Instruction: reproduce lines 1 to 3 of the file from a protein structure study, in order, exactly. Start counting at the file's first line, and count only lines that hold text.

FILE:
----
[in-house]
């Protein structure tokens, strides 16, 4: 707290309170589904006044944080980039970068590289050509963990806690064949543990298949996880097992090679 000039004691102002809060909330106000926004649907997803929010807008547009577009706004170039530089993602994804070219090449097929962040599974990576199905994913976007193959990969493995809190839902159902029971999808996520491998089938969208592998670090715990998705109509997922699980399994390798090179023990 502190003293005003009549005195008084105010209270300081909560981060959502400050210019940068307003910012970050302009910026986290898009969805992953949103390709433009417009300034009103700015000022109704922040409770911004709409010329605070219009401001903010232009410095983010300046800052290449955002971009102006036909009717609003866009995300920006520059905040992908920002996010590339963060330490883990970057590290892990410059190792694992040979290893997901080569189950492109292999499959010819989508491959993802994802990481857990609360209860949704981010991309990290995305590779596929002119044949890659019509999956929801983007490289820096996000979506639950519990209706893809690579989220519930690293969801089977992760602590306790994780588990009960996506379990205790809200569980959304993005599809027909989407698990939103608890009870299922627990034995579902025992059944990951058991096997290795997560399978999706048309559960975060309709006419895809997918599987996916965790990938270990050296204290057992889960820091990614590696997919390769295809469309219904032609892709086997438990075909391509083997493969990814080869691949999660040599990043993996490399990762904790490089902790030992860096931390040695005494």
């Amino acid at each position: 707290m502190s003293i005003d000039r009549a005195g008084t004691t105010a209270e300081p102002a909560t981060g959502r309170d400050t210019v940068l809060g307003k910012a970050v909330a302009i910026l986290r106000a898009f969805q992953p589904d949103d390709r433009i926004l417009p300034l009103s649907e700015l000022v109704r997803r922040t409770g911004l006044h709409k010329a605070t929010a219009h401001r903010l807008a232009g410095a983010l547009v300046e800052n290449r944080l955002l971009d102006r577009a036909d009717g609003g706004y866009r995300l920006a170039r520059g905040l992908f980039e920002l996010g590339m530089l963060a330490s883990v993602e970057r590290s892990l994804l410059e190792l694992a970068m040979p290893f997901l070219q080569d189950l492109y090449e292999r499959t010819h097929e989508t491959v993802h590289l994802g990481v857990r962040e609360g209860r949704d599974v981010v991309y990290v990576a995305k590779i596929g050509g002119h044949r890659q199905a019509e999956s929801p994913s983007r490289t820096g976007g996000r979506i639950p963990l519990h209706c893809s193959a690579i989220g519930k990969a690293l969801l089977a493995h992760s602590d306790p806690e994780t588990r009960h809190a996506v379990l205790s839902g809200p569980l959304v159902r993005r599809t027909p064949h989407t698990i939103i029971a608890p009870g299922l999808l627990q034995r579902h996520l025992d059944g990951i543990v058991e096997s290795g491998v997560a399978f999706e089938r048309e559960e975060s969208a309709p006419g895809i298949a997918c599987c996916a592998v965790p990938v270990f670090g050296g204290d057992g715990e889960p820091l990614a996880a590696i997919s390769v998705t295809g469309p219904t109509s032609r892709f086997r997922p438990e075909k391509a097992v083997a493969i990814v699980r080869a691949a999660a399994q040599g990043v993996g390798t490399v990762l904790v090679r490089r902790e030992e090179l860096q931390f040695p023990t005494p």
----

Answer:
[in-house]
């Protein structure tokens, strides 16, 4: 707290309170589904006044944080980039970068590289050509963990806690064949543990298949996880097992090679 000039004691102002809060909330106000926004649907997803929010807008547009577009706004170039530089993602994804070219090449097929962040599974990576199905994913976007193959990969493995809190839902159902029971999808996520491998089938969208592998670090715990998705109509997922699980399994390798090179023990 502190003293005003009549005195008084105010209270300081909560981060959502400050210019940068307003910012970050302009910026986290898009969805992953949103390709433009417009300034009103700015000022109704922040409770911004709409010329605070219009401001903010232009410095983010300046800052290449955002971009102006036909009717609003866009995300920006520059905040992908920002996010590339963060330490883990970057590290892990410059190792694992040979290893997901080569189950492109292999499959010819989508491959993802994802990481857990609360209860949704981010991309990290995305590779596929002119044949890659019509999956929801983007490289820096996000979506639950519990209706893809690579989220519930690293969801089977992760602590306790994780588990009960996506379990205790809200569980959304993005599809027909989407698990939103608890009870299922627990034995579902025992059944990951058991096997290795997560399978999706048309559960975060309709006419895809997918599987996916965790990938270990050296204290057992889960820091990614590696997919390769295809469309219904032609892709086997438990075909391509083997493969990814080869691949999660040599990043993996490399990762904790490089902790030992860096931390040695005494």
């Amino acid at each position: 707290m502190s003293i005003d000039r009549a005195g008084t004691t105010a209270e300081p102002a909560t981060g959502r309170d400050t210019v940068l809060g307003k910012a970050v909330a302009i910026l986290r106000a898009f969805q992953p589904d949103d390709r433009i926004l417009p300034l009103s649907e700015l000022v109704r997803r922040t409770g911004l006044h709409k010329a605070t929010a219009h401001r903010l807008a232009g410095a983010l547009v300046e800052n290449r944080l955002l971009d102006r577009a036909d009717g609003g706004y866009r995300l920006a170039r520059g905040l992908f980039e920002l996010g590339m530089l963060a330490s883990v993602e970057r590290s892990l994804l410059e190792l694992a970068m040979p290893f997901l070219q080569d189950l492109y090449e292999r499959t010819h097929e989508t491959v993802h590289l994802g990481v857990r962040e609360g209860r949704d599974v981010v991309y990290v990576a995305k590779i596929g050509g002119h044949r890659q199905a019509e999956s929801p994913s983007r490289t820096g976007g996000r979506i639950p963990l519990h209706c893809s193959a690579i989220g519930k990969a690293l969801l089977a493995h992760s602590d306790p806690e994780t588990r009960h809190a996506v379990l205790s839902g809200p569980l959304v159902r993005r599809t027909p064949h989407t698990i939103i029971a608890p009870g299922l999808l627990q034995r579902h996520l025992d059944g990951i543990v058991e096997s290795g491998v997560a399978f999706e089938r048309e559960e975060s969208a309709p006419g895809i298949a997918c599987c996916a592998v965790p990938v270990f670090g050296g204290d057992g715990e889960p820091l990614a996880a590696i997919s390769v998705t295809g469309p219904t109509s032609r892709f086997r997922p438990e075909k391509a097992v083997a493969i990814v699980r080869a691949a999660a399994q040599g990043v993996g390798t490399v990762l904790v090679r490089r902790e030992e090179l860096q931390f040695p023990t005494p």